War is not an adventure. It is a nightmarish descent into Hell where human life is cheap and human dignity expendable. On the morning of D-Day, June 6, 1944, the men participating in the Allied invasion of the Normandy Coast are terrified of what lies ahead of them. As the doors of the landing crafts open, hundreds of soldiers are immediately cut down by a barrage of enemy fire. There is no safety anywhere as those who make it into the water are hit by bullets as well. On Omaha Beach, men are blown to bits, the wounded cry for their mothers, and medics are unable to move in a devastating crossfire that cuts down even more soldiers.

This incredible, painful, and dramatic opening sequence of Saving Private Ryan, which lasts over 20 minutes, exposes the hellishness of war as no other film has done before. Platoon Captain Miller (Tom Hanks in an Academy Award-nominated performance) survives this ordeal only to be given an odd assignment. On the orders of General George C. Marshall (Harve Presnell), he is to find Private James Ryan, a paratrooper whose three brothers all died on D-Day in other arenas of the war. Sending him home is the Army's way of showing gratitude for the sacrifices of his Iowa farm family.

The soldiers chosen for this mission of mercy don't see it that way. The fear of sudden death sits on their shoulders and dogs every step they take. Sergeant Horvath (Tom Sizemore) has gathered jars of earth from each of the battle zones he has survived. Private Reiben (Edward Burns), a wiseacre from Brooklyn, is angered by the injustice of perhaps sacrificing many men from his unit to save one man they don't know. Private Jackson (Barry Pepper), a hillbilly sharpshooter, believes that God is on his side directing him in a noble crusade against the enemy. Private Mellish (Adam Goldberg), a Jew from Yonkers, reveals his motivation for fighting as he taunts Nazi prisoners. Private Caparzo, a New York Italian, is touched by the plight of a little girl in a village. And Corporal Upham (Jeremy Davies), an interpreter drafted into his first mission, tries to act like the others but he is nearly paralyzed with fear.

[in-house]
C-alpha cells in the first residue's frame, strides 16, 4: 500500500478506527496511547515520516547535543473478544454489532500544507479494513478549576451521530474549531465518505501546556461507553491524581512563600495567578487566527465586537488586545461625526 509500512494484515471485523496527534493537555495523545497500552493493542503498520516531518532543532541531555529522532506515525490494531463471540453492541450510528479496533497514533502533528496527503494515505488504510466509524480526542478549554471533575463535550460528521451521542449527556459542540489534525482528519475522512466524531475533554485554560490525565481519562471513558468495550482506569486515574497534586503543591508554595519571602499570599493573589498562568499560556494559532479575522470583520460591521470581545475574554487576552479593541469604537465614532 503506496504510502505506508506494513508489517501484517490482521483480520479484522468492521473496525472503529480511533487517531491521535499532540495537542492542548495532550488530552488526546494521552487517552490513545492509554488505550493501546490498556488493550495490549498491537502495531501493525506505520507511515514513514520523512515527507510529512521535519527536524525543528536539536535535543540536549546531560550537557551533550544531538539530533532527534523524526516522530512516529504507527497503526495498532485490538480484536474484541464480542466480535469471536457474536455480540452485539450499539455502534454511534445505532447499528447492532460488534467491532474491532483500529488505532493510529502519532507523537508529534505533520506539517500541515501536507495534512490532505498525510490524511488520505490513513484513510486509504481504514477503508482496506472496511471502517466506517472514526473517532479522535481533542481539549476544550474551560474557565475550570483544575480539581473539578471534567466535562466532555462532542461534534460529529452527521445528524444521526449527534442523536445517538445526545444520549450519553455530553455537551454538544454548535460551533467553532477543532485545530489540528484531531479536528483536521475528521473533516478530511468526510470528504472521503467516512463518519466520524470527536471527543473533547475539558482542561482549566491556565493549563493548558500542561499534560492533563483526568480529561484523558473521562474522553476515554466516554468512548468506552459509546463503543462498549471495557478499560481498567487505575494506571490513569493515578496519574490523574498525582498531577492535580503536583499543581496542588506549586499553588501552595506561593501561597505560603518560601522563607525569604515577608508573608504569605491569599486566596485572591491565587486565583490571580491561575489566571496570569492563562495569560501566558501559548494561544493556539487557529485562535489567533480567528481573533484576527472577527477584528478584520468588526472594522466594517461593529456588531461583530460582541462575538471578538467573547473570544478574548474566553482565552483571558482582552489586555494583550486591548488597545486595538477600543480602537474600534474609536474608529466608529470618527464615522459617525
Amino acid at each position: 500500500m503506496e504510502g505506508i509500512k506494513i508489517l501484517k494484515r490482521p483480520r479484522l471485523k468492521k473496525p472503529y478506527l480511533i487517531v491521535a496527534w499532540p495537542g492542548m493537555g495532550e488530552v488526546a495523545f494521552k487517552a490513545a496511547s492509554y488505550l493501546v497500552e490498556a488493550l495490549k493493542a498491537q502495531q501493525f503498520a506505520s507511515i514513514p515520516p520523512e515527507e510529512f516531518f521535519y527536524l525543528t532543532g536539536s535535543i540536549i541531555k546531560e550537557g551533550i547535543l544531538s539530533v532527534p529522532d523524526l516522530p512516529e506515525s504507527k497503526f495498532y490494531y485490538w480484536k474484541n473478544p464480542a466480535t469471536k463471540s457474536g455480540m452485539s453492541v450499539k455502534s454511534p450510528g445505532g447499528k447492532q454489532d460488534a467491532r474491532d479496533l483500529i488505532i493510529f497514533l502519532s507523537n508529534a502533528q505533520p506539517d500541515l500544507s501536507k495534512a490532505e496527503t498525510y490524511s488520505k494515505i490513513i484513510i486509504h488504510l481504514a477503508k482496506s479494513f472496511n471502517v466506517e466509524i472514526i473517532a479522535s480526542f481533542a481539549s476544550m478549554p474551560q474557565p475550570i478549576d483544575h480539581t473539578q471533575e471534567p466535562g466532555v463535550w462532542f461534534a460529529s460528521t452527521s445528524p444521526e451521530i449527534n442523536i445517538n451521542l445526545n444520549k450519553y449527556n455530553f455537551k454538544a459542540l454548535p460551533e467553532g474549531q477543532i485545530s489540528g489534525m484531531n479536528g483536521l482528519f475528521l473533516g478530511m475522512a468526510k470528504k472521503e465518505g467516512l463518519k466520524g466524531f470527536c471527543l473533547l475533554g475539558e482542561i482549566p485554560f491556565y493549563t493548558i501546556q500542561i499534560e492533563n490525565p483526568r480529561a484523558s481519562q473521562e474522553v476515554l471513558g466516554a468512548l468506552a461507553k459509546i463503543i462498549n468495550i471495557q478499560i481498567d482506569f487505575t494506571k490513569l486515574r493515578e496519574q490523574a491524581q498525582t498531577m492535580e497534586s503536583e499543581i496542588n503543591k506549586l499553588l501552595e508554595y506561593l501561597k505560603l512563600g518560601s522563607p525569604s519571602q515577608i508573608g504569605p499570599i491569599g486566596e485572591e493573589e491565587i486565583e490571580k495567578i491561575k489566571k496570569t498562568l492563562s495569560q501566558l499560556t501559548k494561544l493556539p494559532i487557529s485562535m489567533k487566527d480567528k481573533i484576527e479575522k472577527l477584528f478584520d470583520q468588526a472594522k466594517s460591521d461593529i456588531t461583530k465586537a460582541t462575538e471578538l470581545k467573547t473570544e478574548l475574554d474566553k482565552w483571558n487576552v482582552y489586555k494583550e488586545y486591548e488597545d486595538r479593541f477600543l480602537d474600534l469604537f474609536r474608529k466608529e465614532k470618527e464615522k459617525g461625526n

As Miller leads his men through the French countryside, their mettle is tested. When medic Wade (Giovanni Ribisi) is critically wounded, the men huddle around him in a circle of love. Miller has to share the secret of his own identity and his past in order to avert a mutiny. When they finally locate Private Ryan (Matt Damon) he surprises them all with a response no one expects. The last vestiges of dignity in Miller and those under his charge are expended in a final furious battle with the Germans in an abandoned village.

Steven Spielberg proves with Saving Private Ryan that he is the world's greatest director, a creative genius whose movies always stir the emotions and bring the senses to full alert. Nominated for an Academy Award for best film of 1998, this is the most important antiwar drama ever made. Screenplay writer Robert Rodat has invested in Captain Miller and his men symbolic and universal significance.

Violence is not redemptive, and there is no grandeur in dying for one's country. All that really matters in the destructive rapacity of combat are small acts of decency. In war's desperate setting, kindness is not only a habit of the heart but the only saving grace. These emblematic moments — represented here by the actions of Miller and his men — are brilliant lights in the savage darkness of destruction and death.